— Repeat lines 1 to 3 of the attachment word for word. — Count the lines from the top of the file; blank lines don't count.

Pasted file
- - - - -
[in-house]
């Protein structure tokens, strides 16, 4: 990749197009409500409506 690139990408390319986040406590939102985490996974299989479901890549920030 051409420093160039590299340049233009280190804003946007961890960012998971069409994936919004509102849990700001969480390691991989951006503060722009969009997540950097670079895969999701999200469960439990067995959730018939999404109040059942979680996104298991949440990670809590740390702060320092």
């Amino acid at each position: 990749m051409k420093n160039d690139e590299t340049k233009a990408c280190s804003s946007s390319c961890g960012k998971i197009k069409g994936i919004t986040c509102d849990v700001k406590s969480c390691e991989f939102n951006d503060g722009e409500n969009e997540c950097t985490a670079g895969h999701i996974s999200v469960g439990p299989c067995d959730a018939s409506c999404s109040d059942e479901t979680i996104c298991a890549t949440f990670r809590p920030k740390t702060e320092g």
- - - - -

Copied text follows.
[in-house]
């Protein structure tokens, strides 16, 4: 990749197009409500409506 690139990408390319986040406590939102985490996974299989479901890549920030 051409420093160039590299340049233009280190804003946007961890960012998971069409994936919004509102849990700001969480390691991989951006503060722009969009997540950097670079895969999701999200469960439990067995959730018939999404109040059942979680996104298991949440990670809590740390702060320092």
């Amino acid at each position: 990749m051409k420093n160039d690139e590299t340049k233009a990408c280190s804003s946007s390319c961890g960012k998971i197009k069409g994936i919004t986040c509102d849990v700001k406590s969480c390691e991989f939102n951006d503060g722009e409500n969009e997540c950097t985490a670079g895969h999701i996974s999200v469960g439990p299989c067995d959730a018939s409506c999404s109040d059942e479901t979680i996104c298991a890549t949440f990670r809590p920030k740390t702060e320092g």